Surveys of Invasive Algae at CINMS
NOAA Diver Ryan Freedman holds up an invasive Undaria pinnatifida sub-adult during an algae survey dive at Channel Islands National Marine Sanctuary.
From April 4-6th, the Channel Islands National Marine Sanctuary (CINMS) Dive Team and National Park Service divers, working as reciprocity partners, conducted a series of survey dives to search for an invasive algae, Undaria pinnatifida.
While Undaria has been established on the mainland for some time, sighting it within CINMS is a recent discovery. Surveys from this year have found that the invasive has expanded its range both west and east from the original site on the north side of Anacapa Island. For now, the algae has not been spotted on the south side of Anacapa Island or on the next closest island, Santa Cruz (although surveys were not conducted on Santa Cruz during this particular expedition).
Pairs of divers used drift dives to cover a large area of habitat offshore of Anacapa Island, where the algae was first discovered approximately a year and a half ago. Drift diving is a technique used by divers to cover large survey areas without having to swim. Instead, divers let the water current transport them.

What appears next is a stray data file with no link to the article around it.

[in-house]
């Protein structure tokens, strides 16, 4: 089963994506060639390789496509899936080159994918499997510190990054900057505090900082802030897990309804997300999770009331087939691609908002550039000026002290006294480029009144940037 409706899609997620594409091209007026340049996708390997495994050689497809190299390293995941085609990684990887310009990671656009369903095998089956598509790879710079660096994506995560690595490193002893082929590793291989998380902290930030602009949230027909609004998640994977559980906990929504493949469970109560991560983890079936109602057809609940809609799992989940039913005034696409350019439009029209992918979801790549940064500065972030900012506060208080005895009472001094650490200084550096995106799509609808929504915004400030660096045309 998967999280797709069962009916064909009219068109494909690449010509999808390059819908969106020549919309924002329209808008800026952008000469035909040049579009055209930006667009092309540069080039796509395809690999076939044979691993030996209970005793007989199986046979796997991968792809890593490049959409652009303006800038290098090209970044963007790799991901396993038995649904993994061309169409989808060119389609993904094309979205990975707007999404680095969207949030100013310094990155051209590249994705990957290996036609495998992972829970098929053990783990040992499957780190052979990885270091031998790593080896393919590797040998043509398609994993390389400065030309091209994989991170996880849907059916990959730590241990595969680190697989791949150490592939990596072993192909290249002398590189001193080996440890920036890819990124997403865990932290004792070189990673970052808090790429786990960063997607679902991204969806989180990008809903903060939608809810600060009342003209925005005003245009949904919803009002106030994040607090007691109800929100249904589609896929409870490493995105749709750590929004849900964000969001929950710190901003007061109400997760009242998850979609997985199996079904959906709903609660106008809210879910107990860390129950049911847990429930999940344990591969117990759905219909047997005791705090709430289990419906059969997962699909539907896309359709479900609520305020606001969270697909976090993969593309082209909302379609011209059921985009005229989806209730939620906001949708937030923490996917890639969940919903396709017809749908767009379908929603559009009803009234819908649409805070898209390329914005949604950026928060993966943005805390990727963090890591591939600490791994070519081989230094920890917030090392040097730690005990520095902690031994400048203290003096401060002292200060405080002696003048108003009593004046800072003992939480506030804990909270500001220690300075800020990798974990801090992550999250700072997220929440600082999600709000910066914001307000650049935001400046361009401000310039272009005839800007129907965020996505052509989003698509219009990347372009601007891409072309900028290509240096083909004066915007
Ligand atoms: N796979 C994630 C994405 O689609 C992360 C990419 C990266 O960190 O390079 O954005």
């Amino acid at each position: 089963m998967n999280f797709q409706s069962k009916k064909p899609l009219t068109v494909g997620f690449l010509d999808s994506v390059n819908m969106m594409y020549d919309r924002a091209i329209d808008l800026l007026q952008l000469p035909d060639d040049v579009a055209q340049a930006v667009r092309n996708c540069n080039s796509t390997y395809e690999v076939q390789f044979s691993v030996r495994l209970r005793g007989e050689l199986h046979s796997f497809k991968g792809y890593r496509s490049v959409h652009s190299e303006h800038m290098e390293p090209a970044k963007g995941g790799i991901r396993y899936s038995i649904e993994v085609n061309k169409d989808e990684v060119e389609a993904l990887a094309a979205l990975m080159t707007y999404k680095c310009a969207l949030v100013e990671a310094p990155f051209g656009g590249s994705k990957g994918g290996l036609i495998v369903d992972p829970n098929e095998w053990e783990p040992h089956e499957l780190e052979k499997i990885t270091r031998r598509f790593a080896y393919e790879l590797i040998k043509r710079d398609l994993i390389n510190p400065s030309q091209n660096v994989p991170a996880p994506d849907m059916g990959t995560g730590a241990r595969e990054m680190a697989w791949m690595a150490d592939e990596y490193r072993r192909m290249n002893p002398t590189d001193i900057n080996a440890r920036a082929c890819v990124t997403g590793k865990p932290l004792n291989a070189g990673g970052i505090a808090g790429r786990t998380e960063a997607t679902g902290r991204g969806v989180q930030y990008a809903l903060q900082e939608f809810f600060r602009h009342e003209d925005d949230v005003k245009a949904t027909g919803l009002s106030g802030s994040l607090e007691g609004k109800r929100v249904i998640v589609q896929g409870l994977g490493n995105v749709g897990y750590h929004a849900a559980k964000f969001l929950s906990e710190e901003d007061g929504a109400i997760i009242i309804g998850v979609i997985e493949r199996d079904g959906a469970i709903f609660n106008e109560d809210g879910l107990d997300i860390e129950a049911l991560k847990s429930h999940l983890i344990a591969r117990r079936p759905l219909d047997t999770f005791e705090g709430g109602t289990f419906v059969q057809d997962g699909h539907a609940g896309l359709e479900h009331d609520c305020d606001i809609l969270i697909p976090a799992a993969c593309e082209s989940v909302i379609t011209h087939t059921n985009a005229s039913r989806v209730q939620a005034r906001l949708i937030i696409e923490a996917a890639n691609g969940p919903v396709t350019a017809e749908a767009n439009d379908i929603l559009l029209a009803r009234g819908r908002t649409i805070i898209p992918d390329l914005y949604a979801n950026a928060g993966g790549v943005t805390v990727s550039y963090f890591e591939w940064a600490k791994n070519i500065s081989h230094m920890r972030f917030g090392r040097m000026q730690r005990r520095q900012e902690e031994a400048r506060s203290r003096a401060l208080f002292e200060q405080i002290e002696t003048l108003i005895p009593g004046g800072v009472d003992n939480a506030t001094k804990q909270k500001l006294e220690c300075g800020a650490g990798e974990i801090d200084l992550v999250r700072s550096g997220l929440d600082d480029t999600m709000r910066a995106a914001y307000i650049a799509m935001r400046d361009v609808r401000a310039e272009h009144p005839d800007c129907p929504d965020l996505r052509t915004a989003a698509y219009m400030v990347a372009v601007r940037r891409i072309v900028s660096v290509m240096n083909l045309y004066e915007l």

The three days of dive surveys found that Undaria was quite abundant on the north side of Santa Cruz along with Sargassum horneri, another algal invasive. Despite being a Marine Reserve and Marine Conservation Area, the invasive has become quite established in multiple habitats including sandy bottoms, rocky reefs and near eelgrass beds. Divers documented a number of species feeding on Undaria on this trip as well. It may be a preferred food source compared to Sargassum, which has been shown to be undesirable in feeding experiments for a number of herbivores. CINMS aims to continue to monitor the expansion of this invasive and track the potential for environmental degradation.
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Significance: The Channel Islands National Marine Sanctuary works to protect and conserve the natural resources around the islands for the enjoyment of all. The introduction of invasive algae could outcompete local kelp, Macrocystis pyrifera, which provides important biological habitat for fishes and other economically and environmentally important species. Monitoring invasives and understanding their impact and spread is critical for effective sanctuary management.